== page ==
By Kevork KURDOGHLIAN
Well wishes were extended to the community at the first meeting of 2014 of the La Cañada Unified School District board of education on Jan. 7. This is the school board’s second meeting since the November 2013 election when David Sagal, a Warner Bros. executive, Dan Jeffries, a prosecutor at the L.A. City Attorney’s office, and Kaitzer Puglia, a professor at Pasadena City College, were elected to the school board.
With a new composition, the board members wanted to reaffirm to the community its support of the territory transfer of the western portion of La Cañada presently under the jurisdiction of the Glendale Unified School District.
As one of its first acts, the board unanimously readopted a resolution supporting the territory transfer to emphasize its importance to LCUSD. After the vote, the board discussed the possibility of reordering the priority of acceptance for out-of-district students attending LCUSD. According to Superintendent Wendy Sinnette, the item was on the agenda because of a complaint from a parent who lives in Sagebrush.
The unidentified parent wanted the applications of Sagebrush students to have greater priority over the “Alan bill” students in the lottery consideration process for admitting out-of-district students.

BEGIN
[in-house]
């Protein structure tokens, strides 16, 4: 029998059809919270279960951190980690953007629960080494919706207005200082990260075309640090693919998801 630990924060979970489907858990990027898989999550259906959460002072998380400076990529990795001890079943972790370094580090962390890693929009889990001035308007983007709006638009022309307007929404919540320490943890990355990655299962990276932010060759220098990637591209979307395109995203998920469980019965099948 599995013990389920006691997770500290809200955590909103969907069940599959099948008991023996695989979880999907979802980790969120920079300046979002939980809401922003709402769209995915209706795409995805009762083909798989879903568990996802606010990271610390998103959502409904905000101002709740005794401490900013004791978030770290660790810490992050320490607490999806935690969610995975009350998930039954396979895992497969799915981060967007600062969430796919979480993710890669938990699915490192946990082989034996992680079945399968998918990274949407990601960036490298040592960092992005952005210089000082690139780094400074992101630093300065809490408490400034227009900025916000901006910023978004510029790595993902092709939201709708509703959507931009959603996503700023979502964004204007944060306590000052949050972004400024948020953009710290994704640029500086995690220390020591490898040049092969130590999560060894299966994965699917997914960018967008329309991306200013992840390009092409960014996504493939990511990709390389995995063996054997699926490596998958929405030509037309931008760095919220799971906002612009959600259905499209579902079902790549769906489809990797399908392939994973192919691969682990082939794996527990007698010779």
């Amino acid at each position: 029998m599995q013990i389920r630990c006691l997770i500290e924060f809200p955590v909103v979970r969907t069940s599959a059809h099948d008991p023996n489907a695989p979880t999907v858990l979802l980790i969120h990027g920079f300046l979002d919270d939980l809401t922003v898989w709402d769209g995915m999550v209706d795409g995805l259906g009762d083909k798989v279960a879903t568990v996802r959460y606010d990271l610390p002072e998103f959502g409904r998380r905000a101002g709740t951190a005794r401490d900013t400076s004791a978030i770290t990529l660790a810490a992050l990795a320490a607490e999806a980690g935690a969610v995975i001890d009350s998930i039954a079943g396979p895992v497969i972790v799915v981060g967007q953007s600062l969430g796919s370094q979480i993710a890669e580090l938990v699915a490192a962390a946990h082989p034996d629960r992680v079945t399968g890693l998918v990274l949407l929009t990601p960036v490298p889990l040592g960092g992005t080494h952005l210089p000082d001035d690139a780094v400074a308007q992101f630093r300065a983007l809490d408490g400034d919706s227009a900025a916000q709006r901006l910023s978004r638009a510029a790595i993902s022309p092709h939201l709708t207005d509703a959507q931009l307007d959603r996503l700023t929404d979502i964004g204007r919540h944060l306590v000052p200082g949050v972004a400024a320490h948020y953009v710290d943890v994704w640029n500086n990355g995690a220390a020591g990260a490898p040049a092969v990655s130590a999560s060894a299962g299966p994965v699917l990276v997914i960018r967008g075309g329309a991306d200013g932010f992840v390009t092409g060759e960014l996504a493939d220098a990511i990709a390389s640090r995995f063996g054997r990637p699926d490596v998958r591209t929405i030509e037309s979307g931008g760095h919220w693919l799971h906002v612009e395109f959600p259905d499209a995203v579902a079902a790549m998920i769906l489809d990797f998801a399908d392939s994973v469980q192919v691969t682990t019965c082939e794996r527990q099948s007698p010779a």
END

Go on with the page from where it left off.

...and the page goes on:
“Alan bill” students, whose parents work 30 hours or more within LCUSD boundaries, most often are children of JPL employees, and do not need a release letter from their home school district. Historically these students had priority consideration. Students living in Sagebrush are second in line for consideration and need a letter of release from GUSD.
The board came to the consensus that a reordering would weaken its position at the negotiating table with Glendale over the disputed territory.
Board member Jeffries noted a reordering is “not a solution and may set us back on the [territory transfer] goal.” He later added, “We’d almost be creating false hope.”
The board decided to table the issue until the territory transfer is resolved.
The board also provided an update on the Measure LC campaign to pass a $450 parcel tax to help fund LCUSD schools. This tax will be replacing the previous $150 tax passed in 2009 with 75% of the community voting in favor of the tax.
Board member Andrew Blumenfeld reported that the “heart of the campaign is the phone banking effort,” which began on Jan. 7.
In describing the process he said, “A lot has been done to lay ground up until this point.” He also said that now is the time when “preparation turns into execution.”
During the board meeting’s Common Core report, Paradise Canyon Elementary third grade teacher Amy Wawrychuk and three of her students provided a demonstration of the use of QR codes in the classroom.
The students used their iPads to scan the quick response – QR – code, which would take that student to a link with the student’s video presentations on biomes. This, along with the installation of a new iPad lab at Palm Crest Elementary, is part of a district effort to integrate technology into the classroom in preparation of the full implementation of the new Common Core State Standards in the upcoming school year.